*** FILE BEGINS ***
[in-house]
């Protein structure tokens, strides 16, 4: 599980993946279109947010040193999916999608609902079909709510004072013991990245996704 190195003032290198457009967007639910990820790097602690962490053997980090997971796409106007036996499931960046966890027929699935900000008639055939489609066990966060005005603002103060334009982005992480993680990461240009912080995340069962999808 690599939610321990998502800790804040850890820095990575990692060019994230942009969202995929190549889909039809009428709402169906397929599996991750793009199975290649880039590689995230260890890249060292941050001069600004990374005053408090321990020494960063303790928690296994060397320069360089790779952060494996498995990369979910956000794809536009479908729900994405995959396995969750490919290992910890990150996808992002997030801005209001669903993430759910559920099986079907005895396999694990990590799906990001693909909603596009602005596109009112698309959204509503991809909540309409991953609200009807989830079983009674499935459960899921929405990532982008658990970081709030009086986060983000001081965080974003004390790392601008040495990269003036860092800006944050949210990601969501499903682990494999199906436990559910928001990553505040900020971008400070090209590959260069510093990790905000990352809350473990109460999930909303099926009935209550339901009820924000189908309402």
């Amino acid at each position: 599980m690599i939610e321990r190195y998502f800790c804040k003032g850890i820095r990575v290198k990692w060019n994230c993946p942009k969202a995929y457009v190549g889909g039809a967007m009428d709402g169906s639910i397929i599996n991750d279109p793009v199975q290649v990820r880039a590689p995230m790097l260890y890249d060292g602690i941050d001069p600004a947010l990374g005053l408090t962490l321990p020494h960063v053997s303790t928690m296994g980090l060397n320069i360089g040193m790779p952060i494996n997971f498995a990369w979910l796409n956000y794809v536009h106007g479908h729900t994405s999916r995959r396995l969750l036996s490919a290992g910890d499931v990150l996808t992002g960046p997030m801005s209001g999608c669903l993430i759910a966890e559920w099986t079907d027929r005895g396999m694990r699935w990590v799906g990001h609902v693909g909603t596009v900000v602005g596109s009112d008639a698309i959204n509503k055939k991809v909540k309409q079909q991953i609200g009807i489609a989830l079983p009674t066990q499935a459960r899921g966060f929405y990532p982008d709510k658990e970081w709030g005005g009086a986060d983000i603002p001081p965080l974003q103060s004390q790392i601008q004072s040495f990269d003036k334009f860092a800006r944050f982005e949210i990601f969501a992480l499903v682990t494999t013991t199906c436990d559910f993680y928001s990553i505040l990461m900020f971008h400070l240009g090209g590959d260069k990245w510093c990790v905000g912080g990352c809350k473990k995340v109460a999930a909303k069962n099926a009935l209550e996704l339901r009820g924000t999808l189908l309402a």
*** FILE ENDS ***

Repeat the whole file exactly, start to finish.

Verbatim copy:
[in-house]
């Protein structure tokens, strides 16, 4: 599980993946279109947010040193999916999608609902079909709510004072013991990245996704 190195003032290198457009967007639910990820790097602690962490053997980090997971796409106007036996499931960046966890027929699935900000008639055939489609066990966060005005603002103060334009982005992480993680990461240009912080995340069962999808 690599939610321990998502800790804040850890820095990575990692060019994230942009969202995929190549889909039809009428709402169906397929599996991750793009199975290649880039590689995230260890890249060292941050001069600004990374005053408090321990020494960063303790928690296994060397320069360089790779952060494996498995990369979910956000794809536009479908729900994405995959396995969750490919290992910890990150996808992002997030801005209001669903993430759910559920099986079907005895396999694990990590799906990001693909909603596009602005596109009112698309959204509503991809909540309409991953609200009807989830079983009674499935459960899921929405990532982008658990970081709030009086986060983000001081965080974003004390790392601008040495990269003036860092800006944050949210990601969501499903682990494999199906436990559910928001990553505040900020971008400070090209590959260069510093990790905000990352809350473990109460999930909303099926009935209550339901009820924000189908309402």
């Amino acid at each position: 599980m690599i939610e321990r190195y998502f800790c804040k003032g850890i820095r990575v290198k990692w060019n994230c993946p942009k969202a995929y457009v190549g889909g039809a967007m009428d709402g169906s639910i397929i599996n991750d279109p793009v199975q290649v990820r880039a590689p995230m790097l260890y890249d060292g602690i941050d001069p600004a947010l990374g005053l408090t962490l321990p020494h960063v053997s303790t928690m296994g980090l060397n320069i360089g040193m790779p952060i494996n997971f498995a990369w979910l796409n956000y794809v536009h106007g479908h729900t994405s999916r995959r396995l969750l036996s490919a290992g910890d499931v990150l996808t992002g960046p997030m801005s209001g999608c669903l993430i759910a966890e559920w099986t079907d027929r005895g396999m694990r699935w990590v799906g990001h609902v693909g909603t596009v900000v602005g596109s009112d008639a698309i959204n509503k055939k991809v909540k309409q079909q991953i609200g009807i489609a989830l079983p009674t066990q499935a459960r899921g966060f929405y990532p982008d709510k658990e970081w709030g005005g009086a986060d983000i603002p001081p965080l974003q103060s004390q790392i601008q004072s040495f990269d003036k334009f860092a800006r944050f982005e949210i990601f969501a992480l499903v682990t494999t013991t199906c436990d559910f993680y928001s990553i505040l990461m900020f971008h400070l240009g090209g590959d260069k990245w510093c990790v905000g912080g990352c809350k473990k995340v109460a999930a909303k069962n099926a009935l209550e996704l339901r009820g924000t999808l189908l309402a």